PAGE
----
Encountered in countless forms and endless colour combinations, it is not surprising that glass enjoys a dedicated following at auction and McTear’s are pleased to present two private collections representing Scottish and French glassmaking in the late 19th and early 20th centuries.
Founded as ‘The City Flint Glassworks’ in 1850 in Kyle Street by the latterly eponymous James Couper and Sons, this Glaswegian factory worked successfully in industrial glass and domestic tableware for decades before the influence of the Arts & Crafts period and two of its great talents, George Walton and Christopher Dresser, led the firm into producing a new range of glass.
Named Clutha after the ancient Gaelic for the Clyde, this range was designed to reflect ancient and organic forms in the spirit of artistic revival that embodied the Arts & Crafts movement. Those pieces destined for the famed Liberty & Co department store in London which were designed by Dresser himself bore a ‘Designed by C D’ etched mark and command a hefty premium at auction. However, the Clutha range itself comprises a broader range of handblown works very much in the spirit of the age with inclusions and imperfections all a part of the appeal and this is very much reflected in the works included in this sale with lopsided vases and frothy internal structures amongst the unique characteristics showcased. With a wide range of form, function and colour on offer at the more affordable end of the market, this sale presents an excellent opportunity for new and existing collectors to begin or expand their collection of a rather idiosyncratic, essentially Glaswegian glassworks.
In contrast, imperfection was un mot non-dit in the workshops of Émile Gallé, Daum Frères, Gabriel Argy-Rousseau and Francis-Emile Décorchemont , all master glassmakers in France in the early 20th century, all of whom are represented in this auction.
Indeed, Décorchemont is described by the Met Museum as ‘a master of pate-de-verre’ and his works only infrequently appear on the open market as the technical complexity of production meant his output was much less than some contemporaries. Although we have moved on from Arts & Crafts Glasgow to Art Nouveau Paris, the theme of revival does carry through as Décorchemont ‘s pioneering creations were in fact adaptations of an Ancient Egyptian method of glassmaking using coloured powdered glass, oxides and an adhesive paste; a dragonfly centrepiece features here in an attractive rich blue colourway displaying the signature ‘dense translucency’ of this medium.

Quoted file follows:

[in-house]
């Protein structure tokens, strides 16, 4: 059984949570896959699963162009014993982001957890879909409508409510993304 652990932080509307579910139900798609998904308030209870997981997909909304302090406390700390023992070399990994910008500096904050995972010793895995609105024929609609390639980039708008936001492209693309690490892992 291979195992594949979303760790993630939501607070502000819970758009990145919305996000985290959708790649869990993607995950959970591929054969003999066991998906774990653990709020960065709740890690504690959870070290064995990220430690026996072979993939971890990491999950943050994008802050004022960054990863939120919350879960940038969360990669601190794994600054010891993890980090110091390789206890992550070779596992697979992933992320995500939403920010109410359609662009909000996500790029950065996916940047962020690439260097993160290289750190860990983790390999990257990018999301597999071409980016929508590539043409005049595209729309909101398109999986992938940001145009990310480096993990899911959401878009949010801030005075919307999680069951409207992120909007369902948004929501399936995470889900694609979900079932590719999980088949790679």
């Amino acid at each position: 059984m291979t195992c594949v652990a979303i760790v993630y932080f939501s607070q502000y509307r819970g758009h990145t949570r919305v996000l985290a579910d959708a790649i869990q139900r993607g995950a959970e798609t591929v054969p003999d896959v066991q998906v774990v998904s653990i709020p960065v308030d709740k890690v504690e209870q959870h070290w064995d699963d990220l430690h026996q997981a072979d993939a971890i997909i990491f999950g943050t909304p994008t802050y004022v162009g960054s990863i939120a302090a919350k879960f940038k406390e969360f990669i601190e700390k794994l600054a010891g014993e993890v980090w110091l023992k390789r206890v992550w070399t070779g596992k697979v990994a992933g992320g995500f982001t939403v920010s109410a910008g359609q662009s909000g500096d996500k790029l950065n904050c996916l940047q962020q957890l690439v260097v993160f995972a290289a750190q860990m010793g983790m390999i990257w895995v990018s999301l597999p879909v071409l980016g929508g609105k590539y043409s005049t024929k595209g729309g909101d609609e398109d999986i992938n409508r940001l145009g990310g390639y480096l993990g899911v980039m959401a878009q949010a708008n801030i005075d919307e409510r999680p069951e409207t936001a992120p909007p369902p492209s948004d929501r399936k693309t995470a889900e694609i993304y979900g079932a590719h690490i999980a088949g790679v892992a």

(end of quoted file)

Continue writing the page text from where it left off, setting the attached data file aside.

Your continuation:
A second highlight of this collection is a very rare Swan vase by the celebrated Daum Frères of Nancy. An exquisite example of cameo glass, itself a technique rooted in Roman practice, a highly detailed and complex scene of a swan swimming in a pond beside a wooded bank has been carved through fused layers of coloured glass in what is a technical and artistic tour-de-force. Despite only measuring just over 12cm high, the piece offered here is in fact among the larger recorded of this design which makes only rare appearances at auction. International interest is expected for this and the other pieces forming this private collection which also boasts Louis Comfort Tiffany, Amalric Walter and Muller Croismare.
When viewing and handling these pieces in all their virtuosity of artistic design and manufacturing process, it is certainly easy to lose oneself in ‘The Atmosphere of Reverie’, as Gallé put it when discussing the art of glass production, that they were intended to induce; an atmosphere of intense competition is expected in the auction gallery when these rare works come under the hammer in Glasgow on 24 November.
For a complimentary, no-obligation valuation, visit our Glasgow Galleries or contact a specialist on 0141 810 2880 or firstname.lastname@example.org.